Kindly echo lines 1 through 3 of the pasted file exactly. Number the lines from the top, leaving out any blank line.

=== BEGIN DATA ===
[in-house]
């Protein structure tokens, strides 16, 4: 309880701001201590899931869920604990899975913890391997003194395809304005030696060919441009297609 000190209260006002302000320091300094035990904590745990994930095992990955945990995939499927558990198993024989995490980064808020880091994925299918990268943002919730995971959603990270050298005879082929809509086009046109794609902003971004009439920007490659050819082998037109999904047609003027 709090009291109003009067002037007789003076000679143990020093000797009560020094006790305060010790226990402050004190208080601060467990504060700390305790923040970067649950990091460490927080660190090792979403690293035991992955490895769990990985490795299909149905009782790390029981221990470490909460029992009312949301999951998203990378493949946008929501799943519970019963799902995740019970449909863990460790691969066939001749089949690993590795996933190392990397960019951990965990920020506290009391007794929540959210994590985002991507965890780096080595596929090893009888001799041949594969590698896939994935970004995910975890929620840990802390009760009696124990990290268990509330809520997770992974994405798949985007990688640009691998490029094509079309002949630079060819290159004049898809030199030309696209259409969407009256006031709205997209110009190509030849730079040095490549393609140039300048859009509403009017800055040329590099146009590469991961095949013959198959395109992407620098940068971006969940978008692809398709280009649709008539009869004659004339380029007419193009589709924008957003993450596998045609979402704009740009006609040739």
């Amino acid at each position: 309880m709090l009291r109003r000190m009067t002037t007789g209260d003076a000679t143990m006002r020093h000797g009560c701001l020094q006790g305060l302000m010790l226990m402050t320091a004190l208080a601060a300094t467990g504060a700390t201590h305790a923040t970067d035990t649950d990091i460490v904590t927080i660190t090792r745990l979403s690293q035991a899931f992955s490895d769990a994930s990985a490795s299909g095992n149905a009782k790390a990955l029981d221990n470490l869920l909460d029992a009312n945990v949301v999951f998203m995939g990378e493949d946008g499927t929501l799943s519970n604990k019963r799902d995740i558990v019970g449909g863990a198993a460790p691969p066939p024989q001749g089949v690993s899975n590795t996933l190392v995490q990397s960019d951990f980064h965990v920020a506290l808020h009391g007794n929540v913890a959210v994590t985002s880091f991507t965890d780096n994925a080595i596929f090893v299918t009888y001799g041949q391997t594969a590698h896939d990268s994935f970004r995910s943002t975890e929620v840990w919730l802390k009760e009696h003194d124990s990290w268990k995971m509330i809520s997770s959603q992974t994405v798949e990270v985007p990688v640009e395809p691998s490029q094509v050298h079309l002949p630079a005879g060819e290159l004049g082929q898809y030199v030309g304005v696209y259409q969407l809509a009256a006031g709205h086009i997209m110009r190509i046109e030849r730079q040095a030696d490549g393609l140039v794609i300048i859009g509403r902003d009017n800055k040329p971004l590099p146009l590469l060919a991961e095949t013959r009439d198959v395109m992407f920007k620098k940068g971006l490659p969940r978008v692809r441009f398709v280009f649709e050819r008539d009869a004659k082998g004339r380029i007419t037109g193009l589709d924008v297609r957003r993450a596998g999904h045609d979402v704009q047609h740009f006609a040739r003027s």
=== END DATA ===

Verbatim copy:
[in-house]
């Protein structure tokens, strides 16, 4: 309880701001201590899931869920604990899975913890391997003194395809304005030696060919441009297609 000190209260006002302000320091300094035990904590745990994930095992990955945990995939499927558990198993024989995490980064808020880091994925299918990268943002919730995971959603990270050298005879082929809509086009046109794609902003971004009439920007490659050819082998037109999904047609003027 709090009291109003009067002037007789003076000679143990020093000797009560020094006790305060010790226990402050004190208080601060467990504060700390305790923040970067649950990091460490927080660190090792979403690293035991992955490895769990990985490795299909149905009782790390029981221990470490909460029992009312949301999951998203990378493949946008929501799943519970019963799902995740019970449909863990460790691969066939001749089949690993590795996933190392990397960019951990965990920020506290009391007794929540959210994590985002991507965890780096080595596929090893009888001799041949594969590698896939994935970004995910975890929620840990802390009760009696124990990290268990509330809520997770992974994405798949985007990688640009691998490029094509079309002949630079060819290159004049898809030199030309696209259409969407009256006031709205997209110009190509030849730079040095490549393609140039300048859009509403009017800055040329590099146009590469991961095949013959198959395109992407620098940068971006969940978008692809398709280009649709008539009869004659004339380029007419193009589709924008957003993450596998045609979402704009740009006609040739």
């Amino acid at each position: 309880m709090l009291r109003r000190m009067t002037t007789g209260d003076a000679t143990m006002r020093h000797g009560c701001l020094q006790g305060l302000m010790l226990m402050t320091a004190l208080a601060a300094t467990g504060a700390t201590h305790a923040t970067d035990t649950d990091i460490v904590t927080i660190t090792r745990l979403s690293q035991a899931f992955s490895d769990a994930s990985a490795s299909g095992n149905a009782k790390a990955l029981d221990n470490l869920l909460d029992a009312n945990v949301v999951f998203m995939g990378e493949d946008g499927t929501l799943s519970n604990k019963r799902d995740i558990v019970g449909g863990a198993a460790p691969p066939p024989q001749g089949v690993s899975n590795t996933l190392v995490q990397s960019d951990f980064h965990v920020a506290l808020h009391g007794n929540v913890a959210v994590t985002s880091f991507t965890d780096n994925a080595i596929f090893v299918t009888y001799g041949q391997t594969a590698h896939d990268s994935f970004r995910s943002t975890e929620v840990w919730l802390k009760e009696h003194d124990s990290w268990k995971m509330i809520s997770s959603q992974t994405v798949e990270v985007p990688v640009e395809p691998s490029q094509v050298h079309l002949p630079a005879g060819e290159l004049g082929q898809y030199v030309g304005v696209y259409q969407l809509a009256a006031g709205h086009i997209m110009r190509i046109e030849r730079q040095a030696d490549g393609l140039v794609i300048i859009g509403r902003d009017n800055k040329p971004l590099p146009l590469l060919a991961e095949t013959r009439d198959v395109m992407f920007k620098k940068g971006l490659p969940r978008v692809r441009f398709v280009f649709e050819r008539d009869a004659k082998g004339r380029i007419t037109g193009l589709d924008v297609r957003r993450a596998g999904h045609d979402v704009q047609h740009f006609a040739r003027s």